Sales professionals have a multitude of communication mediums to choose from when reaching out to prospective customers, be it email, text, phone or LinkedIn. These are all methods that can be utilized to their advantage.

But establishing contact with C-suite executives requires a higher level of strategic thinking. Conversations with these senior executives need a completely different approach and skill set compared to buyers at other levels of an organization.

Following the advice laid out in this article will give training managers a clearer idea of how to enable salespeople to gain entry and engage at this level.

The Initial Development Session

  1. Many sales professionals find it particularly challenging to get time with the C-suite. As a prework exercise, participants could research the levels of hierarchy within a target organization to determine how best to overcome these barriers.
  2. The decision-making roadmap can then be explored during the initial development session. Questions that can be discussed include: When a sales proposal is presented at a lower level of a client organization, what journey does it take to get to the C-suite? What happens after that?

It’s a matter of uncovering and working through the different critical success factors at every level of the company. To put this into practice, participants can bring a customer case study to the session that includes the hierarchy and organizational structure. Within the training session, this information can be used to formulate an approach to uncover what is important at each level of the target organization.

Part of the session could involve downloading an annual report for an existing customer or a target organization. In large or small groups, participants can highlight the critical success factors that must take place to enable the organization to achieve its goals.

The training manager can then run an activity where participants weave these critical success factors into access messages — targeted at the highest levels of the organization.

“What’s in It for Me?”

Training managers must reinforce the idea that a key part of engaging C-level leaders is positioning yourself not as someone who is trying to sell, but as someone who wants to add value to the organization.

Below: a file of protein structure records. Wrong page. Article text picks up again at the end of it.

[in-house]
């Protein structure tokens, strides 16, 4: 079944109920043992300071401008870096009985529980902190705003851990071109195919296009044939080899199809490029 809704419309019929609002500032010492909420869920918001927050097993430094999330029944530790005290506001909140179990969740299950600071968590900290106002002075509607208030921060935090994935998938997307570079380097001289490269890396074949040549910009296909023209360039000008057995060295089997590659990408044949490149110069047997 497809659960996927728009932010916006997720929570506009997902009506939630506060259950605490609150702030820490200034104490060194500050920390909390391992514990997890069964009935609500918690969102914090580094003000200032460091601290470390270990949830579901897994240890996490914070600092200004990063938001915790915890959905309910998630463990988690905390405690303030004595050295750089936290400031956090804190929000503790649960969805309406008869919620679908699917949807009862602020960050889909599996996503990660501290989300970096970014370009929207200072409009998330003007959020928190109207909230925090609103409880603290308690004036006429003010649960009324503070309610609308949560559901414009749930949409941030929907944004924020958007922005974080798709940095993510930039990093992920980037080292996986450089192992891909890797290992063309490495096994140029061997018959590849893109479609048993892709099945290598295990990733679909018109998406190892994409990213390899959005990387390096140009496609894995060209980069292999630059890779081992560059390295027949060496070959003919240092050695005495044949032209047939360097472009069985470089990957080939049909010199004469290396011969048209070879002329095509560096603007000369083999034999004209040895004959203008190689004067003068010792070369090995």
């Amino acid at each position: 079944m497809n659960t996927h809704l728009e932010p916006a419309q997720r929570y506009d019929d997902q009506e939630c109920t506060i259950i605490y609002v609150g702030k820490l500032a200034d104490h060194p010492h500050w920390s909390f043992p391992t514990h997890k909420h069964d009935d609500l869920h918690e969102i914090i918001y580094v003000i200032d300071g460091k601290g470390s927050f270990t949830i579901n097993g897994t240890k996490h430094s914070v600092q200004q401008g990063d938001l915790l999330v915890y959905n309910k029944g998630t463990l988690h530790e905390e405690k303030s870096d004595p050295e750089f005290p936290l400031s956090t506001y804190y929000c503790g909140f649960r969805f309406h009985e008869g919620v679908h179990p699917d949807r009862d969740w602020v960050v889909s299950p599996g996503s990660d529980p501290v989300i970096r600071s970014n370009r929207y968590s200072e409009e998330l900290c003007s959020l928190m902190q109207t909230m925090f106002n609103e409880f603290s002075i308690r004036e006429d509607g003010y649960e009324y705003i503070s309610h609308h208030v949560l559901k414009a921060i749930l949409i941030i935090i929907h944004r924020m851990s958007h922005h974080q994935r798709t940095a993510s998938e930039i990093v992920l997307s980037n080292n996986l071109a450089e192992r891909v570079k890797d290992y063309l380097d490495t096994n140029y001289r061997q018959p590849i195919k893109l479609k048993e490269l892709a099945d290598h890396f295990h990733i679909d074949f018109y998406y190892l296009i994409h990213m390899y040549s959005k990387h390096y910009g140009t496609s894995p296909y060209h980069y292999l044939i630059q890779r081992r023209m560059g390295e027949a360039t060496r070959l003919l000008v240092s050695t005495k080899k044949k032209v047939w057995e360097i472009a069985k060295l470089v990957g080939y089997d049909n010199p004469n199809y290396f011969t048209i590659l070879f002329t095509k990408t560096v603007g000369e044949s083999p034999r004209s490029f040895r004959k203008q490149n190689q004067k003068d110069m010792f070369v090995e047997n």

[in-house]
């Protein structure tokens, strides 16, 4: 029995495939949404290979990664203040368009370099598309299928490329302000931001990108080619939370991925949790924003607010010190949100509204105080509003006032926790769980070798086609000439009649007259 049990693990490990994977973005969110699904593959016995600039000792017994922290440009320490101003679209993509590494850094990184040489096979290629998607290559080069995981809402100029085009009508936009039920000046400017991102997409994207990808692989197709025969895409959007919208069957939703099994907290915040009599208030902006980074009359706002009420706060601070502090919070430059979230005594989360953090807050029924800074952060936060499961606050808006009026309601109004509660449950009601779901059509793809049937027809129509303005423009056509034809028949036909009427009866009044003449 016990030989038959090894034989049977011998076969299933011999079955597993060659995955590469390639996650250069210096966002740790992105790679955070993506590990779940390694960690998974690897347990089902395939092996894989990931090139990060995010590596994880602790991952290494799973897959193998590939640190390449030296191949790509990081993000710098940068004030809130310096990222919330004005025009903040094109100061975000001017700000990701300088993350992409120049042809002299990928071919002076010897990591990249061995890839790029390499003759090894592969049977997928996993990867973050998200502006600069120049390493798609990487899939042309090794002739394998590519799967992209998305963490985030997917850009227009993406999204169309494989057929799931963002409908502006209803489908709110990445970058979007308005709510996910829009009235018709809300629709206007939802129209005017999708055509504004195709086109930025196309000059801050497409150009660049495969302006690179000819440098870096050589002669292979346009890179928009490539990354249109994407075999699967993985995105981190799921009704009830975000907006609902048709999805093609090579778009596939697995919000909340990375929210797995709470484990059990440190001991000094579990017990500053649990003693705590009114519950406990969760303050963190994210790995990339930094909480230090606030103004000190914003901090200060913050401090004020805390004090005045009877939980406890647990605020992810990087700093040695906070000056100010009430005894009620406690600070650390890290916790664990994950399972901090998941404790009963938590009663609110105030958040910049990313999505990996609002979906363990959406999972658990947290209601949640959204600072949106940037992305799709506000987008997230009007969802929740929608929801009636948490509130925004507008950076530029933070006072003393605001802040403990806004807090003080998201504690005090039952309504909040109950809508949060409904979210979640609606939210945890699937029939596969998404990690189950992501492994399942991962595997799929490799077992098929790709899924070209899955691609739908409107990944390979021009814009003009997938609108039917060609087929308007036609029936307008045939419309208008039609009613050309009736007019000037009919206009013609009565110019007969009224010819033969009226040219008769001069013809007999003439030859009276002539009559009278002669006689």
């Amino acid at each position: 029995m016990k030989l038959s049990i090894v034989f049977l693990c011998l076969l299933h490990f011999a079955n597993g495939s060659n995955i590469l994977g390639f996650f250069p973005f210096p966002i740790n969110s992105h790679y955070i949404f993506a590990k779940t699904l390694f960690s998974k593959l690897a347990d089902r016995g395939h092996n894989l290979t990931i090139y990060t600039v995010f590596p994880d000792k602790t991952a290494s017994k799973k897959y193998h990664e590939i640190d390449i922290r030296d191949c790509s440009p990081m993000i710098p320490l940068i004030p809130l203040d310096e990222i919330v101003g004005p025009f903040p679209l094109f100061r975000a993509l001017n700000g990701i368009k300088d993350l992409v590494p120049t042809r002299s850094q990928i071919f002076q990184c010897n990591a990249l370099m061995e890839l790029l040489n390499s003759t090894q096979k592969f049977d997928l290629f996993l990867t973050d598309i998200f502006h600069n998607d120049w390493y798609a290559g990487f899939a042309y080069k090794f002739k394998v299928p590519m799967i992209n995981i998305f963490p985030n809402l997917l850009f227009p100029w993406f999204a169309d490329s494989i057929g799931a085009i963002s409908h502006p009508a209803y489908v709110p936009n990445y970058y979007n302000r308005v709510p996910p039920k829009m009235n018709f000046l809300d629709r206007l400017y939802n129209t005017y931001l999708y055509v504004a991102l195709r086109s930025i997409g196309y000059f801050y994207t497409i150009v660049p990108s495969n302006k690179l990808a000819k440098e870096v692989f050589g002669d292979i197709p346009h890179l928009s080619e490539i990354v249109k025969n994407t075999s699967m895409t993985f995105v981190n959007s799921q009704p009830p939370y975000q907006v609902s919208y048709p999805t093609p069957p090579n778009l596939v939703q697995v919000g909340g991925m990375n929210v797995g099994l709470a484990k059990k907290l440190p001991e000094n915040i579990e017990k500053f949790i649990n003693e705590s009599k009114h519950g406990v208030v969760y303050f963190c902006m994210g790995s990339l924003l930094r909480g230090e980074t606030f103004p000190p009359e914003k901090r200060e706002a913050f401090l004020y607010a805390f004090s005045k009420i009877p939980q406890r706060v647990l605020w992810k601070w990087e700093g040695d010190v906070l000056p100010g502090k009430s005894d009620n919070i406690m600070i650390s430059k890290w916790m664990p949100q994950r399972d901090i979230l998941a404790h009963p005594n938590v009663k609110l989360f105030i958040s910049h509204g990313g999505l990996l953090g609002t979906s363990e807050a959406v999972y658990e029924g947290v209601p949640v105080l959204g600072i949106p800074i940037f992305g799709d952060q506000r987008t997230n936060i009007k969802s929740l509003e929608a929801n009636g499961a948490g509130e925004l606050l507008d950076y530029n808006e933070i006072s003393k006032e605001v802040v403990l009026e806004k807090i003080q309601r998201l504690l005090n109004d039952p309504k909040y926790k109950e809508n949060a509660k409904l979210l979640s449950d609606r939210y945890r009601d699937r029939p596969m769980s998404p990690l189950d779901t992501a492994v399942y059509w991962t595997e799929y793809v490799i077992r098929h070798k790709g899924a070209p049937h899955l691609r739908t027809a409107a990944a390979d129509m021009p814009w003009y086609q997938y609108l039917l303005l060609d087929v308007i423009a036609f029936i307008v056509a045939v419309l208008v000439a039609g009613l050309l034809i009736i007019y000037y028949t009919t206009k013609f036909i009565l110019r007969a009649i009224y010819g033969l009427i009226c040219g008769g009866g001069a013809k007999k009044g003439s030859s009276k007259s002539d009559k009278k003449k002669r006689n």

To move their sales strategy from a conversation to a partnership, sales professionals must draw on the research they did on the company’s decision-making processes. At the lower levels, sales conversations generally focus on a customer’s wants and needs, price negotiation and the productivity gains they want to achieve. As conversations progress through the higher levels of the organization, themes such as innovation, sustainability, long-term growth and profitability emerge.

Therefore, it is critical that the sales professional understands the direct connection between their own organization’s offerings and how it could contribute to their client company’s profitability and revenue growth. This comes back to the sales professional’s need to answer the customer’s question, “What’s in it for me?” , building on the insights gained during their development sessions.

If a sales professional wants to engage with the C-suite at a major corporation, they must expect to have multiple preliminary conversations and understand that the customer’s vision will evolve at every touch point as they reach higher within the company.

A Training Manager’s Guide to C-Suite Selling Success

At the C-suite level, it’s typical for executives to have many people (internal and external) wanting direction and input on any given day. As managers navigate the levels of the company, the bandwidth of attention narrows dramatically, so all conversations must be relevant and engaging.

Here are some practical tips training managers can provide when developing this capability within a sales team:

  • Ask participants to write a list of their own company’s offerings. Then, ask them to connect their own offerings to their client company’s profitability and revenue growth targets.
  • Arrange for someone in a procurement management role to attend the session for a 45-minute Q&A. Why procurement managers? These people are the closest influencers to the C-suite and can share insights that can help form a C-suite engagement strategy.
  • At the end, always schedule a follow-up session (either face to face or virtually). Allocate time for each participant to describe what outcomes they were able to achieve when they applied their learning with their clients or prospects.

When Engaging With the C-suite:

  • Encourage sales professionals to do their homework before approaching the C-suite. C-level leaders are extremely busy, with little time to spare for meetings that aren’t in support of strategic business priorities. Training professionals should encourage salespeople to make the most of their time with C-level leaders by preparing for the conversation. Training sales reps on industry-specific terms and best practices, and even on the individual company’s business goals and position in the market, will set them up for success when approaching the C-suite.
  • Practice the approach of “give a little to gain a lot.” Executives may test a sales professional’s credibility, so they must be prepared to share insights they have gained from their research and examples of what they have helped similar organizations to achieve. Role-playing this scenario within the safe environment of a training session can increase confidence.
  • Remind them to develop a call to action. At the end of the customer meeting, a salesperson must propose a specific call to action that moves the conversation forward and gains the executive’s agreement.

And finally, training managers should keep in mind that sales professionals may only get one chance to meet with someone at this level, so ensure that your development sessions focus on building their abilities and confidence.